Autumn is officially here, which means winter is you know where. And this year, winter promises to bring soaring energy costs that will stretch the budgets of even the most far-sighted co-op and condo boards.
Con Edison has predicted that a typical customer’s electric bill in its territory in New York City will climb 22% from last winter, The New York Times reports, and it expects the typical natural gas user’s bill for heating and cooking to jump 32%.
National Grid, which supplies natural gas in Brooklyn, Staten Island and parts of Queens, projected a 28% increase from last year. It said the increase for its customers on Long Island would be 29% from last year. Single-family homes with oil heat in New York would spend $239 more over the coming five-month heating season than they spent a year ago, or an average of $2,115 this winter, up from $1,876 last winter.
Con Edison acknowledged the pain that higher bills can cause by releasing its winter forecast this month, rather than in late October or early November, as in past years. The timing was designed to give consumers more time to prepare. The utility attributed the increases to the cost of natural gas. Of the $112 increase for gas customers, it said that $90 was for the gas, and that it was just passing along the price it pays because it does not mark up the wholesale price.
Higher gas prices also affect the cost of electricity because generating plants run mainly on natural gas, so whenever the price of natural gas goes up, it is followed by a corresponding increase in the cost of electricity. This is one more reason why clean-energy advocates hope to power the electric grid with energy from renewable sources and eventually abandon fossil fuels.
This is bad news for co-op and condo boards, which prepared budgets for the current calendar year last autumn — before Russia's invasion of Ukraine helped turn global energy markets upside down. So what is a co-op or condo board to do when hit with unforeseeable — and possibly budget-busting — midyear spikes in energy costs?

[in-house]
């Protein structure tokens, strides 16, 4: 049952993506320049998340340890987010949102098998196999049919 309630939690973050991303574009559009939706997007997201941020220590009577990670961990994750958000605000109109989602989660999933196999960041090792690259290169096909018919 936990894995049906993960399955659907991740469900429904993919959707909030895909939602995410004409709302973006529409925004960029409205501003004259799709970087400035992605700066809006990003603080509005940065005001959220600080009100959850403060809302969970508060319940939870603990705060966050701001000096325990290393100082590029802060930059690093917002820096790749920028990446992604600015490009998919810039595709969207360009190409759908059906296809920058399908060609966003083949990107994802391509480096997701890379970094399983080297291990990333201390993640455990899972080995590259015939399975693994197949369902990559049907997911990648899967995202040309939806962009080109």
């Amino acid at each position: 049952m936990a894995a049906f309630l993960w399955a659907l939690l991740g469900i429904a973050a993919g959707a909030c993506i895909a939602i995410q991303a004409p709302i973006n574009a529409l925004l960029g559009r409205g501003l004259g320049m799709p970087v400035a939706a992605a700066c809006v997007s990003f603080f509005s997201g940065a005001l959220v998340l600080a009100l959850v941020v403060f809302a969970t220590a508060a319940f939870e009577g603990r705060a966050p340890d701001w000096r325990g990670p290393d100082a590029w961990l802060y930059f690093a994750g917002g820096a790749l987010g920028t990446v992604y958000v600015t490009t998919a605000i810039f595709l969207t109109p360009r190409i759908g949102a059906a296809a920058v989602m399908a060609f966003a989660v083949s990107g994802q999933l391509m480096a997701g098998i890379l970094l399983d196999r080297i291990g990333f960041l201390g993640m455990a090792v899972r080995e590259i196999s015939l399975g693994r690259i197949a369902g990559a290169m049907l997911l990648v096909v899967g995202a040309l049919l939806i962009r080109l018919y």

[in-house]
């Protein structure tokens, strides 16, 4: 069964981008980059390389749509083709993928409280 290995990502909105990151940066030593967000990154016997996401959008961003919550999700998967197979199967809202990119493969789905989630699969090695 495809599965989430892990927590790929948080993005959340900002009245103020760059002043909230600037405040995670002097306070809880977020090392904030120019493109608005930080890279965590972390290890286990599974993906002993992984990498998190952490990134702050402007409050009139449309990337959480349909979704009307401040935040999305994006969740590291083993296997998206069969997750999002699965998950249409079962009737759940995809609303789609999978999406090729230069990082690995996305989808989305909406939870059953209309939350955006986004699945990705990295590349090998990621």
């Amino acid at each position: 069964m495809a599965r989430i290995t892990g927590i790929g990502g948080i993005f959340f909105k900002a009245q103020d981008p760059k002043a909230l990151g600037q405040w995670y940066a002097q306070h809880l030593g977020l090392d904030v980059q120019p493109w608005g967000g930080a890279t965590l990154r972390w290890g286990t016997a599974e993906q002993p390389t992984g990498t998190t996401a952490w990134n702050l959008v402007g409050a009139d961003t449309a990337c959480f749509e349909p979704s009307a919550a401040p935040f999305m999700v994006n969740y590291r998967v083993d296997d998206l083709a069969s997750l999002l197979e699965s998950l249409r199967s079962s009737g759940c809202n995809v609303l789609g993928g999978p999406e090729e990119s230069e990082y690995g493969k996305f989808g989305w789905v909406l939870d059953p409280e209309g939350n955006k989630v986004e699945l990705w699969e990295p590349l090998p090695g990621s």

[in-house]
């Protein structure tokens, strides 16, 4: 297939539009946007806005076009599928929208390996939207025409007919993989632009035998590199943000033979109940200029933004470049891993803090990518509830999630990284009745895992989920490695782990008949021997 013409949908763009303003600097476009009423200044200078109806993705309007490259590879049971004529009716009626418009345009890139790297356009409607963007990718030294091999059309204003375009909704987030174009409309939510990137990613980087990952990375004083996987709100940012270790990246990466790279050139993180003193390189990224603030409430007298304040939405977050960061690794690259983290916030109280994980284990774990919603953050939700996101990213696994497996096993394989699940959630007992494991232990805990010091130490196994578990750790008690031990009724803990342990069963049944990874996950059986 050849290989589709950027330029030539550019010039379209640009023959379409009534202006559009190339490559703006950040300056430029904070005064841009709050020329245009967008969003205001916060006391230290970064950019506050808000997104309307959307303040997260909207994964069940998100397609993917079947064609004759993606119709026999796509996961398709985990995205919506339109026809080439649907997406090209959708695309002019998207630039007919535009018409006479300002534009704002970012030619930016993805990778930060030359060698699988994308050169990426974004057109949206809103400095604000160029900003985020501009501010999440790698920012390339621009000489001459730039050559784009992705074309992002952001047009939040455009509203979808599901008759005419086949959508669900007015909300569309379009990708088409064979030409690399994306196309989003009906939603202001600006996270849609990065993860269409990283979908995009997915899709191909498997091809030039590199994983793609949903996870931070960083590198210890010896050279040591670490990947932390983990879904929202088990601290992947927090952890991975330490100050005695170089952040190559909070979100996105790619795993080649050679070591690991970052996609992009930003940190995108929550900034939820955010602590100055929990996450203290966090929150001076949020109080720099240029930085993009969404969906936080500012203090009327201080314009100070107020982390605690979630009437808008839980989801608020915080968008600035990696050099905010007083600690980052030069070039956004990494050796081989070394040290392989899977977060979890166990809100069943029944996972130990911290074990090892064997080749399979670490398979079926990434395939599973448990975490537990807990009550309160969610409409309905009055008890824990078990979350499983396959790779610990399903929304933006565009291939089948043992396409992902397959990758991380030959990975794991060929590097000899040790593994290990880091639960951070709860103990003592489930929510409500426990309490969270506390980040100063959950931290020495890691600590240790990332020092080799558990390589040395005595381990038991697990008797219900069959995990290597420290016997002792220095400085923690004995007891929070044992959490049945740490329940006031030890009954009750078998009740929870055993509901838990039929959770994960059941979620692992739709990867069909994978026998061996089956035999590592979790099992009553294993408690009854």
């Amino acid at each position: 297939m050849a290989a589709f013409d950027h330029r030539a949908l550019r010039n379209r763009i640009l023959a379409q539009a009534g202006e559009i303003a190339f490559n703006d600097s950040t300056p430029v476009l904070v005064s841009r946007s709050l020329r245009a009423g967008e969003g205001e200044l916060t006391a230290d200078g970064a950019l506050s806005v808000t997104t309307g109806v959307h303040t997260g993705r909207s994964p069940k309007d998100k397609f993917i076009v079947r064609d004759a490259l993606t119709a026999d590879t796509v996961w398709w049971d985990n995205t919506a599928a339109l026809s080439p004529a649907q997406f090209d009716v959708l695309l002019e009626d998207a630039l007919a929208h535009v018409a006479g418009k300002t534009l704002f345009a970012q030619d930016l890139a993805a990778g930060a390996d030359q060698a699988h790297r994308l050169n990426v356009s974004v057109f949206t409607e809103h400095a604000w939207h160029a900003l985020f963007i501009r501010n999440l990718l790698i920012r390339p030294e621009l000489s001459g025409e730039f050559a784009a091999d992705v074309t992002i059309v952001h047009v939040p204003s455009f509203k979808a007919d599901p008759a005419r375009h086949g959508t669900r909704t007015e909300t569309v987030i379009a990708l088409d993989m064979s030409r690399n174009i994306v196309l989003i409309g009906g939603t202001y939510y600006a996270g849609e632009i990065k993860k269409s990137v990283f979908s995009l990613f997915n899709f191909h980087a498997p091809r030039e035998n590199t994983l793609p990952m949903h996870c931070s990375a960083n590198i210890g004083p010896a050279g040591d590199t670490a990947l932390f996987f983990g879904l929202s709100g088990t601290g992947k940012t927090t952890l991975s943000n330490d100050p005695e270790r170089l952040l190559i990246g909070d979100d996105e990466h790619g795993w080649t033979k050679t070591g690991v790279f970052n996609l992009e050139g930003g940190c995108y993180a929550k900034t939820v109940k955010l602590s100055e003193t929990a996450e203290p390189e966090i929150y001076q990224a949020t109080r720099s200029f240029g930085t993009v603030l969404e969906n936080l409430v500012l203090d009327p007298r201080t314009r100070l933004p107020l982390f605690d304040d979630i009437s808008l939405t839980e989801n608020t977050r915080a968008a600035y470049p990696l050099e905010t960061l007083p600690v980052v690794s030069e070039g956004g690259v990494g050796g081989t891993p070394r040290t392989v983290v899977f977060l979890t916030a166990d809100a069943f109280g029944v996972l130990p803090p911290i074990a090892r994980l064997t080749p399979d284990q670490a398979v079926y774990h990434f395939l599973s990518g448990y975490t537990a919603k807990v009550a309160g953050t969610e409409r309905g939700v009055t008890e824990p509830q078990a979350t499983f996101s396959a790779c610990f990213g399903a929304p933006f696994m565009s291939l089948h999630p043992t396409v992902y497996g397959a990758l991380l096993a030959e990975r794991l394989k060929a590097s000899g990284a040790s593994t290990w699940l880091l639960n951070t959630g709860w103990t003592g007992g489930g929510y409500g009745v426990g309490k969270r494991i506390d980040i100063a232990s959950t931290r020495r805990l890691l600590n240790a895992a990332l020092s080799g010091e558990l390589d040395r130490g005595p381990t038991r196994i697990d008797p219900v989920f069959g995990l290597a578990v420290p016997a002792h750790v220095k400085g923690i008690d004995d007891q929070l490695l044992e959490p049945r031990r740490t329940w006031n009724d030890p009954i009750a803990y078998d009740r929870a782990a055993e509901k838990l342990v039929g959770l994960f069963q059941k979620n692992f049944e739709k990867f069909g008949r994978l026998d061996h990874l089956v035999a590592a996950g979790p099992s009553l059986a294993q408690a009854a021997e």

Robert Ferrara, president of Ferrara Management Group, has been dealing with the rising costs since mid-summer. "Of the 100 properties in our portfolio," he tells Habitat, "about 20% administered a fuel assessment of maintenance increase in August because of the rises we had already seen." That was a month before Con Edison issued its dire warning about the looming winter.
Some boards have energy contracts with floating costs while others have fixed costs and some opt for a mix of the two. Ferrara says that some clients with locked-in energy contracts saw their contracts expire earlier this year — and were confronted with heating oil costs that had leaped from $1,89 a gallon to more than $4 a gallon. Prices fluctuate daily.
After years of fairly stable energy costs, boards need to get ready for some unfamiliar and unwelcome turbulence. "This," Ferrara says, "is an anomaly for us."
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